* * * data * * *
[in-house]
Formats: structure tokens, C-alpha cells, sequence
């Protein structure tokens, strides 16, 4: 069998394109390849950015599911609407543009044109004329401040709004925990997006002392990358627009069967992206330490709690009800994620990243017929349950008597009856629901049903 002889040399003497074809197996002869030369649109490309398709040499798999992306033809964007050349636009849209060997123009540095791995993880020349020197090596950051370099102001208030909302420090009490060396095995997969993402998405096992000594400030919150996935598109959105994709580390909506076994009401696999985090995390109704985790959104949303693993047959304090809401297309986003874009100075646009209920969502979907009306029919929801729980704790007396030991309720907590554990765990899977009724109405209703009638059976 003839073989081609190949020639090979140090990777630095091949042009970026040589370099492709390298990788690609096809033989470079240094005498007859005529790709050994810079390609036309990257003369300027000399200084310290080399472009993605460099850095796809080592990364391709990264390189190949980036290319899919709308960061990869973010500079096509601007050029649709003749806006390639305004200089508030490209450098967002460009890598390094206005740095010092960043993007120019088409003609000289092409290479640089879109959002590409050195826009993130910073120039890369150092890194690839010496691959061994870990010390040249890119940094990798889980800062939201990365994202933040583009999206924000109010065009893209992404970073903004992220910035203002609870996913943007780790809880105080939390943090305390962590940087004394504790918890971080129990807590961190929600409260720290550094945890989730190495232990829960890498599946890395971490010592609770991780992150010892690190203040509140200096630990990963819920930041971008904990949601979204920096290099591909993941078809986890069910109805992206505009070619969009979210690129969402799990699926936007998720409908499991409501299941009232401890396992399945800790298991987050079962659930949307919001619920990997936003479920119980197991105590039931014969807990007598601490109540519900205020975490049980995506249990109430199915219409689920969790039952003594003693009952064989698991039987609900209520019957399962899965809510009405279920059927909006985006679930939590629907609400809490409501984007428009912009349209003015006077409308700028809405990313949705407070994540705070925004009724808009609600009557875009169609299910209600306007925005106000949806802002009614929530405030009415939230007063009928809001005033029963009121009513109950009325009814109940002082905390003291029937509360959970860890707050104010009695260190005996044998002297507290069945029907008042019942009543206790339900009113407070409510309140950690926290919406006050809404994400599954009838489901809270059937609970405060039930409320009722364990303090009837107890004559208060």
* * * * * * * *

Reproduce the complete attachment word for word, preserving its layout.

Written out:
[in-house]
Formats: structure tokens, C-alpha cells, sequence
């Protein structure tokens, strides 16, 4: 069998394109390849950015599911609407543009044109004329401040709004925990997006002392990358627009069967992206330490709690009800994620990243017929349950008597009856629901049903 002889040399003497074809197996002869030369649109490309398709040499798999992306033809964007050349636009849209060997123009540095791995993880020349020197090596950051370099102001208030909302420090009490060396095995997969993402998405096992000594400030919150996935598109959105994709580390909506076994009401696999985090995390109704985790959104949303693993047959304090809401297309986003874009100075646009209920969502979907009306029919929801729980704790007396030991309720907590554990765990899977009724109405209703009638059976 003839073989081609190949020639090979140090990777630095091949042009970026040589370099492709390298990788690609096809033989470079240094005498007859005529790709050994810079390609036309990257003369300027000399200084310290080399472009993605460099850095796809080592990364391709990264390189190949980036290319899919709308960061990869973010500079096509601007050029649709003749806006390639305004200089508030490209450098967002460009890598390094206005740095010092960043993007120019088409003609000289092409290479640089879109959002590409050195826009993130910073120039890369150092890194690839010496691959061994870990010390040249890119940094990798889980800062939201990365994202933040583009999206924000109010065009893209992404970073903004992220910035203002609870996913943007780790809880105080939390943090305390962590940087004394504790918890971080129990807590961190929600409260720290550094945890989730190495232990829960890498599946890395971490010592609770991780992150010892690190203040509140200096630990990963819920930041971008904990949601979204920096290099591909993941078809986890069910109805992206505009070619969009979210690129969402799990699926936007998720409908499991409501299941009232401890396992399945800790298991987050079962659930949307919001619920990997936003479920119980197991105590039931014969807990007598601490109540519900205020975490049980995506249990109430199915219409689920969790039952003594003693009952064989698991039987609900209520019957399962899965809510009405279920059927909006985006679930939590629907609400809490409501984007428009912009349209003015006077409308700028809405990313949705407070994540705070925004009724808009609600009557875009169609299910209600306007925005106000949806802002009614929530405030009415939230007063009928809001005033029963009121009513109950009325009814109940002082905390003291029937509360959970860890707050104010009695260190005996044998002297507290069945029907008042019942009543206790339900009113407070409510309140950690926290919406006050809404994400599954009838489901809270059937609970405060039930409320009722364990303090009837107890004559208060």